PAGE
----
Trad. cork tenons

Traditional cork
With traditional tenons, the tenon is somewhat tapered at the beginning. The cork lies in a deeper groove and is relatively thick. Cork is a very good moisture resistant material that can be compressed and can, therefore, give the necessary hold. The taper is used to allow easier assembling of the different joints. For school instruments, traditional cork tenons are certainly an appropriate solution. However, better alternatives should be considered for high-quality instruments, as traditional ones can pose the following problems. improved tenons

Traditional tenons can cause the following problems:

1. The joints can get stuck and hard to assemble
Since the tenons are always exposed to high humidity, it can quickly happen that the diameter at the end of the tenon expands. This is a common problem, which can be observed above all with new instruments. It is then difficult to collect or disassemble the instrument parts.
The reason for this is that the new body parts were turned to size when dry. As soon as they have been exposed to moisture, the wood swells and the tenon expands. On the receiving side will be a metal ring preventing the wood from expanding and the tenon from the top joint will not go all the way into the receiver. You can find helpful information under More information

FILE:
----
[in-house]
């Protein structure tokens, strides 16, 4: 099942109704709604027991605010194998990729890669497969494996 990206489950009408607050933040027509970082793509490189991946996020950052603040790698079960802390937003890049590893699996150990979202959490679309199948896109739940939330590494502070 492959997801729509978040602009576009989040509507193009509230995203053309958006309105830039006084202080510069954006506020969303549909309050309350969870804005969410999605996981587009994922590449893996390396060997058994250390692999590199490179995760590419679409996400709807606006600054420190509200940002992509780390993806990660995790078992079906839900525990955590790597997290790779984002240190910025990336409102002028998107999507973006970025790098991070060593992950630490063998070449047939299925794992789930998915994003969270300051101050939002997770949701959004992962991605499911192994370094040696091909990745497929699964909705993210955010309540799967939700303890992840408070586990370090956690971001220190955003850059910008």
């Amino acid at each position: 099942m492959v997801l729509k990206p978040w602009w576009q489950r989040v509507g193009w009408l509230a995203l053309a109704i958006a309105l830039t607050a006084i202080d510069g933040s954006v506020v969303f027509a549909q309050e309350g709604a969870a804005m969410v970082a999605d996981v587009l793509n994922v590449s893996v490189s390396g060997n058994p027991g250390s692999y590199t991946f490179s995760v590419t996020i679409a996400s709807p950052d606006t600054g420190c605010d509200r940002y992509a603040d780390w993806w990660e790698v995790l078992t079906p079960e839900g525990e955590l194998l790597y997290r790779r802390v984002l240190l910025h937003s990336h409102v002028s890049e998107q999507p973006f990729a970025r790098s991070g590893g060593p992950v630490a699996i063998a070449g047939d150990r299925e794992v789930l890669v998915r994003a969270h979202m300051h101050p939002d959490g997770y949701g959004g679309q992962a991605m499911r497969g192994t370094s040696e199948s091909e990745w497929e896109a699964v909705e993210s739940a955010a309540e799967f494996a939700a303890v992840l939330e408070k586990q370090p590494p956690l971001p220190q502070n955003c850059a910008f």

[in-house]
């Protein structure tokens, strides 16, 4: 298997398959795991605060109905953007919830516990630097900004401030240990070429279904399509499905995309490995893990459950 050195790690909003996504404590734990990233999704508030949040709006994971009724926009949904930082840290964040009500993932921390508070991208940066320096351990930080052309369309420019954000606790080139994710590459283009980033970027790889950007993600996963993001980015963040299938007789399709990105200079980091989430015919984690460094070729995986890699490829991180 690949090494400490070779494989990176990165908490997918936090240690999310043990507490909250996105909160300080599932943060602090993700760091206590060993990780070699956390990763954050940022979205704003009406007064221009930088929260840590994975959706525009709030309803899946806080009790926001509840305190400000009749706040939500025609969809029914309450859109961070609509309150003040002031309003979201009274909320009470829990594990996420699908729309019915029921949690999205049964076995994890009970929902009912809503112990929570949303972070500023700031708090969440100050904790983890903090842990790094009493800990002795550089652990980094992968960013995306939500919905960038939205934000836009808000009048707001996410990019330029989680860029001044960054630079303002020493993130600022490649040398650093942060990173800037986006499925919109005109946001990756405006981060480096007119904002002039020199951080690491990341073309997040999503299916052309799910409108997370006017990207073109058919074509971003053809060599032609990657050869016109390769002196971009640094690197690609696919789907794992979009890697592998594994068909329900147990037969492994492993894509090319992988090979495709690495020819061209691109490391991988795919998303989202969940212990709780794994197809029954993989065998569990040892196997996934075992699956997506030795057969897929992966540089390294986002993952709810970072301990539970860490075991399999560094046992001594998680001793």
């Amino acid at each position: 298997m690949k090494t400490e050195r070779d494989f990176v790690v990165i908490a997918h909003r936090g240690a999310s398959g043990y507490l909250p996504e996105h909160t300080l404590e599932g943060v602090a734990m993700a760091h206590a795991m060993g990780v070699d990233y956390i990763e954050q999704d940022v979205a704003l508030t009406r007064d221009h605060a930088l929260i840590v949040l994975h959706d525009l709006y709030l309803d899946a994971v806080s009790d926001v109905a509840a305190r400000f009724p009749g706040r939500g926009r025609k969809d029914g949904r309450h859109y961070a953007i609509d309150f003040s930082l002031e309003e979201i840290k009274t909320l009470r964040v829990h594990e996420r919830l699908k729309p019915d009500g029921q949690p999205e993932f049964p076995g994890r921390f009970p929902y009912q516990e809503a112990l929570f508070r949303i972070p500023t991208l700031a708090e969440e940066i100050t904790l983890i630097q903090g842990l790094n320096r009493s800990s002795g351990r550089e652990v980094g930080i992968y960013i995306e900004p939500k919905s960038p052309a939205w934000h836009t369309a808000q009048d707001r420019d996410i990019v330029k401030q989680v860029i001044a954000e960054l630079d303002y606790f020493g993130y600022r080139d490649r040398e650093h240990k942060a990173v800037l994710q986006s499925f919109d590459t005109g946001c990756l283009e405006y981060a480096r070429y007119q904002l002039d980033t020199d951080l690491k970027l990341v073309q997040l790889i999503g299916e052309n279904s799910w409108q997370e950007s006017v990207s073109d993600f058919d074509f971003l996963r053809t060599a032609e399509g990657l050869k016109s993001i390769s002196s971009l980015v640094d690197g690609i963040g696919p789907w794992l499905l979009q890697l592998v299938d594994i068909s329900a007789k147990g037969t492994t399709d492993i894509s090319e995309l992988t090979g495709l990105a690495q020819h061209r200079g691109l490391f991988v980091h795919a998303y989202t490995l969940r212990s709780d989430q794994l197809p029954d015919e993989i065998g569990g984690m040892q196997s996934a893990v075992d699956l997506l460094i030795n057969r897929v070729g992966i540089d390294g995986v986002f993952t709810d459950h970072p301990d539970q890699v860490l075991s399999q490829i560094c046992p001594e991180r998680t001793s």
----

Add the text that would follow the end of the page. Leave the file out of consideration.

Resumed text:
2. Tenon wobbles
A. The tenon may become loose over time.
B. This can cause some leaks at the instruments tenon,
C. the body parts can twist,
D. The correspondence of the keys, which have a connection to the upper part, becomes uncertain,
E. the instrument loses resonance
F. and it can even fall apart if the wood becomes too dry and shrinks.
G. A tapered tenon connection will always need to be pushed in all the way. It is not possible to pull it out since it would cause the joints to wobble

Artificial Cork
Instead of natural cork, pressed or artificial cork is now used for cost reasons. It is harder and harder to work with, but otherwise has similar properties to natural cork.

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